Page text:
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Mayor of London announces £10m fund to help make capital ‘cleaner, greener and fairer’

The Mayor of London is aiming to transition the city’ 9,000 buses into a ‘zero-tailpipe emission fleet.’

The Mayor of London is aiming to transition the city’ 9,000 buses into a ‘zero-tailpipe emission fleet.’

The Mayor of London Sadiq Khan has announced £10 million towards a Green New Deal, aimed at helping create jobs in sectors including clean energy.

It will be focused on three key areas, the first of which is decarbonising the built environment. This will include programmes to make London’s homes more energy efficient, and ensure that they are supplied with green energy. District energy networks were highlighted, along with solar power, as particular areas of focus for achieving this.

London has some of the highest levels of fuel poverty in the country, with one in nine households unable to afford heating their homes, a level of inequality that has been laid particularly bare by the COVID-19 crisis. By funding energy efficiency projects, the living conditions of thousands of Londoners can be improved.

The project will fund the fourth phase of the London Community Energy Fund project, which is helping to provide solar panels and electric vehicle (EV) charge points to schools and community centres. It will include £500,000 for community groups to deliver projects, as well as a further £165,000 to develop further community energy projects.

It will also support two solar specific projects, the Old Oak and Park Royal Solar PV programme and Solar Together London. The first will see 10,000m2 of solar panels installed on ten Old Oak and Park Royal industrial estates over a three-year period. Solar Together London will receive up to £60,000 to support installers, boosting training and employment opportunities as it continues to install solar panels of London homes.

Secondly, green transport will be supported, including encouraging the use of EVs, along with walking and cycling though improving the access to green spaces, to tackle emissions from transport.

The project will provide investment for the design and delivery of power infrastructure at bus garages in London, with the goal of transitioning the city’s 9,000 buses into a ‘zero-tailpipe emission fleet.’ There are a number of projects looking at electrifying buses and bus garages in the capital already, including the world’s largest vehicle-to-grid project dubbed Bus2Grid.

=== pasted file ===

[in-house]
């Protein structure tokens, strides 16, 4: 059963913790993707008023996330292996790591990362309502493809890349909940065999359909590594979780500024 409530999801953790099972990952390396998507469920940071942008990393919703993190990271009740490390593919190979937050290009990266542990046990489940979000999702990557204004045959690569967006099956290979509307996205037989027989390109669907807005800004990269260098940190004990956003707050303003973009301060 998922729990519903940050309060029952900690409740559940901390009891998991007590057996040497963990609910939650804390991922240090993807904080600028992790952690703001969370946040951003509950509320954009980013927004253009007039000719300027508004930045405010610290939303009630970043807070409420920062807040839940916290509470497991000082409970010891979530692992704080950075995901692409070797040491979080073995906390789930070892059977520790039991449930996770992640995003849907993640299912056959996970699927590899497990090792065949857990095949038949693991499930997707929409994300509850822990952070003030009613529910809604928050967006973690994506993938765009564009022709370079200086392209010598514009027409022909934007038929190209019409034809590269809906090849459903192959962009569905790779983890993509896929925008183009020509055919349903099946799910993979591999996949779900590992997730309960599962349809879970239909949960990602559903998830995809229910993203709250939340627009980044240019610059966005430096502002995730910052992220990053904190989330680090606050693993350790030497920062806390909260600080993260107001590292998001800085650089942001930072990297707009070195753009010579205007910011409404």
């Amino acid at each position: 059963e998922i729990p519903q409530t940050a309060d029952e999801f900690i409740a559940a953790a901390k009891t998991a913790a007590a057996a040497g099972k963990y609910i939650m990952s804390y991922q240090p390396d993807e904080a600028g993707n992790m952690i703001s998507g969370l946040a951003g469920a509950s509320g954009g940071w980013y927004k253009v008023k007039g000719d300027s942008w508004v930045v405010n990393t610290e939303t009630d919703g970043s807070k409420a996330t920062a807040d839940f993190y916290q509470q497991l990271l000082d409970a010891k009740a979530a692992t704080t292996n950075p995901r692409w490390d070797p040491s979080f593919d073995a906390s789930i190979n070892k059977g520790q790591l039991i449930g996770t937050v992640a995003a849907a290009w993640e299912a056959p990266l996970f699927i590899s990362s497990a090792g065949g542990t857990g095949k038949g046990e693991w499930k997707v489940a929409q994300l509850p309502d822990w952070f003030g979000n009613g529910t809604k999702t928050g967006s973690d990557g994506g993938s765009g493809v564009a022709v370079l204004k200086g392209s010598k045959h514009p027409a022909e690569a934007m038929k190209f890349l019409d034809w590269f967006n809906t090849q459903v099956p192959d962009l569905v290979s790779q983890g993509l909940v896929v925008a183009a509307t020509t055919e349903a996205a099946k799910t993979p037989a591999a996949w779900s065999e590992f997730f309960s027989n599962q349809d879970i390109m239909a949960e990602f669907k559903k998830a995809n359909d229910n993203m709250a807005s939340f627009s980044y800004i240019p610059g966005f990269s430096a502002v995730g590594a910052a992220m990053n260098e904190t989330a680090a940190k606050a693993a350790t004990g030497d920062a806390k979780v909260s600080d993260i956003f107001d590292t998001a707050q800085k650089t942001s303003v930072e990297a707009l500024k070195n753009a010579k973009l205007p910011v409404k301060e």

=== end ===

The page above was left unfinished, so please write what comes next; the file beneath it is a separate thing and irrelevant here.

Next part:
Transport for London and the Mayor of London’s success in transitioning the capital to EVs was recently recognised at that EVIEs awards, run by Current± publisher Solar Media.

Finally, green foundations groups Advance London and Better Future, which are designed to support the growth of new and existing business in the green economy will be established will receive funding.

In particular, funding will go to green Small and Medium Enterprises (SMEs) in the capital, and especially support Black Asian Minority Ethnic and female-led enterprises. Support will also go to the London Living Wage paid internships in cleantech businesses.

The Mayor of London, Sadiq Khan said: “I am delighted to be investing £10 million in projects that will create green collar jobs in London as part of our Green New Deal that will both support our economic recovery from COVID, and tackle inequalities faced in our city.

“The funding will directly help those most likely to experience cold and damp homes, and also support Londoners with limited access to green space. We must rebuild our city post COVID so that it’s cleaner, greener and fairer.”

Cumulatively, this phase of funding for the Green New Deal should help to create 1,000 jobs in the capital. The green economy in London already supports 5% of jobs and is worth £48 billion – putting it ahead of the construction and manufacturing sectors combined. It has grow exponentially over the last decade, with more than 161,000 new jobs created in the area since 2010.

The Mayor of London’s increased commitment will support the London Recovery Board’s goal of doubling the size of the green economy to £100 billion by 2030

“With just under a year to go until the UK hosts COP26, the government this week set out its ambition for meeting its climate targets, but this can only be achieved if the Government gives cities the power and funding they need to deliver,” continued Khan. “We have a proven track record that shows when cities are empowered to deliver, they are given the ability to deliver the transformation that we need to our economy and society.”

The funding comes in the same week that the City of London Corporation signed a first of its kind £40 million power purchase agreement Voltalia. The agreement will see a 49MW solar farm in Dorset power building such as the Corporation's historic Guildhall headquarters, three wholesale markets and the Barbican arts centre in the square mile.


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